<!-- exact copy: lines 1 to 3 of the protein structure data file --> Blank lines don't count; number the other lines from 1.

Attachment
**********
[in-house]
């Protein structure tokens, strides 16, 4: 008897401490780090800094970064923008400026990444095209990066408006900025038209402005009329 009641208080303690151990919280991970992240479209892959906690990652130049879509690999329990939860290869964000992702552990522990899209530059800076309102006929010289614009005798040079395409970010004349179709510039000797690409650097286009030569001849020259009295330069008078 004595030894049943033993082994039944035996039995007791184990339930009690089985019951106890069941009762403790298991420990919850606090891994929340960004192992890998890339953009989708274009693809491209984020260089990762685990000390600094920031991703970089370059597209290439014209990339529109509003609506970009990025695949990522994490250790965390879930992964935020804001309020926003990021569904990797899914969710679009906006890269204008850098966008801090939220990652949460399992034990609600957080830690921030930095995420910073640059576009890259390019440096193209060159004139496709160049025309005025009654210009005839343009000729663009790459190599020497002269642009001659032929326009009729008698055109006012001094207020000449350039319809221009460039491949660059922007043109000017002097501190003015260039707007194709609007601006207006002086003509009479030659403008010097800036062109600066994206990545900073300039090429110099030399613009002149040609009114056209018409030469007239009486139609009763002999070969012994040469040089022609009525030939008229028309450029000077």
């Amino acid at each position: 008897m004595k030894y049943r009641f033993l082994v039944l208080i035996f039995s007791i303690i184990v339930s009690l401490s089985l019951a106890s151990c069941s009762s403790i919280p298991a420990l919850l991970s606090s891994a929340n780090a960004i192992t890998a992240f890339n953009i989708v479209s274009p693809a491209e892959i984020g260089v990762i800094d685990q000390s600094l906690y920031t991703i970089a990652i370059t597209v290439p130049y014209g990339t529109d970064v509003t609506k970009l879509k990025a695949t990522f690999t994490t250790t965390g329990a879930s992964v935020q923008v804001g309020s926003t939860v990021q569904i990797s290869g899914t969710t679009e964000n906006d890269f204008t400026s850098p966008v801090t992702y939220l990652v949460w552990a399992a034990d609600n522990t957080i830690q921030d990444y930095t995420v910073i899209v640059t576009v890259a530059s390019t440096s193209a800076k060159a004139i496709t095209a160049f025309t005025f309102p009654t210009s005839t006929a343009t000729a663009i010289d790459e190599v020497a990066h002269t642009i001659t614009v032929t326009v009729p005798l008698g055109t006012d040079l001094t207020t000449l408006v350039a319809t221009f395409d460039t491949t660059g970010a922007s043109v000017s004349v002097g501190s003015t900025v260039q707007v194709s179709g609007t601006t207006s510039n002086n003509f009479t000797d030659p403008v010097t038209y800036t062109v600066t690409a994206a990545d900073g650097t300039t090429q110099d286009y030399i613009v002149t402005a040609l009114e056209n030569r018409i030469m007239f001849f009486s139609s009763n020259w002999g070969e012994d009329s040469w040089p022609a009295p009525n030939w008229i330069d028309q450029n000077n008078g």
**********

[in-house]
């Protein structure tokens, strides 16, 4: 008897401490780090800094970064923008400026990444095209990066408006900025038209402005009329 009641208080303690151990919280991970992240479209892959906690990652130049879509690999329990939860290869964000992702552990522990899209530059800076309102006929010289614009005798040079395409970010004349179709510039000797690409650097286009030569001849020259009295330069008078 004595030894049943033993082994039944035996039995007791184990339930009690089985019951106890069941009762403790298991420990919850606090891994929340960004192992890998890339953009989708274009693809491209984020260089990762685990000390600094920031991703970089370059597209290439014209990339529109509003609506970009990025695949990522994490250790965390879930992964935020804001309020926003990021569904990797899914969710679009906006890269204008850098966008801090939220990652949460399992034990609600957080830690921030930095995420910073640059576009890259390019440096193209060159004139496709160049025309005025009654210009005839343009000729663009790459190599020497002269642009001659032929326009009729008698055109006012001094207020000449350039319809221009460039491949660059922007043109000017002097501190003015260039707007194709609007601006207006002086003509009479030659403008010097800036062109600066994206990545900073300039090429110099030399613009002149040609009114056209018409030469007239009486139609009763002999070969012994040469040089022609009525030939008229028309450029000077």
């Amino acid at each position: 008897m004595k030894y049943r009641f033993l082994v039944l208080i035996f039995s007791i303690i184990v339930s009690l401490s089985l019951a106890s151990c069941s009762s403790i919280p298991a420990l919850l991970s606090s891994a929340n780090a960004i192992t890998a992240f890339n953009i989708v479209s274009p693809a491209e892959i984020g260089v990762i800094d685990q000390s600094l906690y920031t991703i970089a990652i370059t597209v290439p130049y014209g990339t529109d970064v509003t609506k970009l879509k990025a695949t990522f690999t994490t250790t965390g329990a879930s992964v935020q923008v804001g309020s926003t939860v990021q569904i990797s290869g899914t969710t679009e964000n906006d890269f204008t400026s850098p966008v801090t992702y939220l990652v949460w552990a399992a034990d609600n522990t957080i830690q921030d990444y930095t995420v910073i899209v640059t576009v890259a530059s390019t440096s193209a800076k060159a004139i496709t095209a160049f025309t005025f309102p009654t210009s005839t006929a343009t000729a663009i010289d790459e190599v020497a990066h002269t642009i001659t614009v032929t326009v009729p005798l008698g055109t006012d040079l001094t207020t000449l408006v350039a319809t221009f395409d460039t491949t660059g970010a922007s043109v000017s004349v002097g501190s003015t900025v260039q707007v194709s179709g609007t601006t207006s510039n002086n003509f009479t000797d030659p403008v010097t038209y800036t062109v600066t690409a994206a990545d900073g650097t300039t090429q110099d286009y030399i613009v002149t402005a040609l009114e056209n030569r018409i030469m007239f001849f009486s139609s009763n020259w002999g070969e012994d009329s040469w040089p022609a009295p009525n030939w008229i330069d028309q450029n000077n008078g």